A requirements-based adversarial relationship where the Commonwealth was interacting with industry largely to shape and enforce requirements was not going to get Australia to the new approach it needed.
A shift would happen only with shaping a new partnership with industry and reshaping how to work with a prime contractor who understood the new approach.
The fourth takeaway was the importance of the emergence of the partnership which I witnessed in West Australia.
Clearly, Luerssen gets it with regard to the kind of partnership which Australia is working for.
Because they are not trying to build as much as they can in Germany in order to create jobs in Germany but are focused on how to stand up a new Australian company and working design capabilities interactively between Australia and Germany, Luerssen fits the needs of Australia looking for a new partnership approach.
The fifth takeaway involves the question of exports.
The intellectual capital being built in Australia to build, evolve, and maintain the new build OPV is where exportability will come from.
It may or may not come from a hull export from Australia to an export partner but certainly the core mission systems and operational experience working maritime remotes and innovations to be able to do so are part of the export potential of the program.
The sixth takeaway with regard to exportability is it interaction with working with allies in the region.
Clearly, being interoperable with nations operating OPVs and similar vessels in Maritime Border Command and related missions is a key aspect of being effective in the region.
If Australia can export part of its intellectual capital to shape integratability within the ADF, this puts them in a position to work with other allies in the region to hook such integrability into fleet operations and thereby delivering interoperability.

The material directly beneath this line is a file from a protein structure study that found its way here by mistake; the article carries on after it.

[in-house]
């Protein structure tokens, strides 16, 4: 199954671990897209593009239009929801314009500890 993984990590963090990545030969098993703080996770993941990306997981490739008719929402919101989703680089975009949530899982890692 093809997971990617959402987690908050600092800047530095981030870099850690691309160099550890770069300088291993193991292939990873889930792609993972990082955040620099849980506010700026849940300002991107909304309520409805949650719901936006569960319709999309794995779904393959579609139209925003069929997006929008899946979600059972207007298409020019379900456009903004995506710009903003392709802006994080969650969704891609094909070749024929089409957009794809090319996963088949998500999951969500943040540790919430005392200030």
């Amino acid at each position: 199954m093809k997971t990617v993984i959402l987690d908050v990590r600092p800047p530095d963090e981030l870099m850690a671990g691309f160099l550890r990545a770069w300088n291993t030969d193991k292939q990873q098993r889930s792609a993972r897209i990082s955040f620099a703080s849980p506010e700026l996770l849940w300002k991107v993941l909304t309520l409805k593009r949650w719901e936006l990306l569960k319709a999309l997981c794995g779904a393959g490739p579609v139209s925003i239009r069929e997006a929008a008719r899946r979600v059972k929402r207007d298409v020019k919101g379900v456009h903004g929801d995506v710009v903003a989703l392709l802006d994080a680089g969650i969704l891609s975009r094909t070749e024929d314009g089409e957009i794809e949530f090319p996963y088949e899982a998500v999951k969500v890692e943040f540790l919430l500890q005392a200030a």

The seventh takeaway is growing importance of self-reliance for Australia.
My observation from my visits of the past several years to Australia is a clear shift in thinking about the need for greater resilience in Australia itself to deal with global shocks.
Obviously, the current Coronavirus approach only underscores this concern.
John Blackburn refers to this as the need for smart sovereignty.
“When we redesign our supply chains, we need to pursue a “Smart Sovereignty” model. The scale or degree of sovereign capability you have in a country, will vary significantly country by country. A country the size of U.S., with its population and manufacturing capacity, will have a greater degree of sovereign capability.
“A country like Australia, with much smaller population and a different economic base will have a smaller degree of sovereignty, but we need a lot more than we have right now.”
And David Beaumont, well regarded Australian logistics expert and serving Australian Army officer, has highlighted the importance for both Australian civil society and its defense sector to have more robust capacity to provide for its own needs in a crisis.
“Defence industry policy and other Acts of government can be the bedrock upon which national security responses can be formed.
“It may be that at the end of the COVID-19 pandemic, and after the economic recovery erases our memory of the cost of seizing international trade, behaviours and the interests of military and other national security organisations will return to normal.
“Now, amid a pandemic, it seems incredulous to suggest life will be so kind. National security is fundamentally about the preservation of normality, and militaries will have an important role in assisting their society assure it.
“It is an unwritten rule of military logistics start preparing for the time in which forces will return home just as they arrive on a military operation.
“Perhaps it is time to start planning now for ‘what comes next’, and to reconsider the national security implications of the globalised international economy.”
The OPV template could provide an important stimulus to shaping a practical way ahead to achieve such a new approach.
In this sense, the OPV project could provide a measured manufacturing response that provides a path ahead for the nation.
In other words, it not is just about a new approach to shipbuilding, it can also trigger serious rethinking as well as shaping new approaches for smart sovereignty.
The featured photo shows Vice Admiral Robert Walls, AO (left) with Vice Admiral Chris Ritchie, AO, RANR (2nd left), then Chief of Navy Vice Admiral Tim Barrett, AO, CSC, RAN, and Managing Director Rheinmetall Defence, Mr Andrew Fletcher at the Guided Missile Destroyer – Hobart official launch Reception. The photo is credited to the Australian Department of Defence and was taken in May 2015.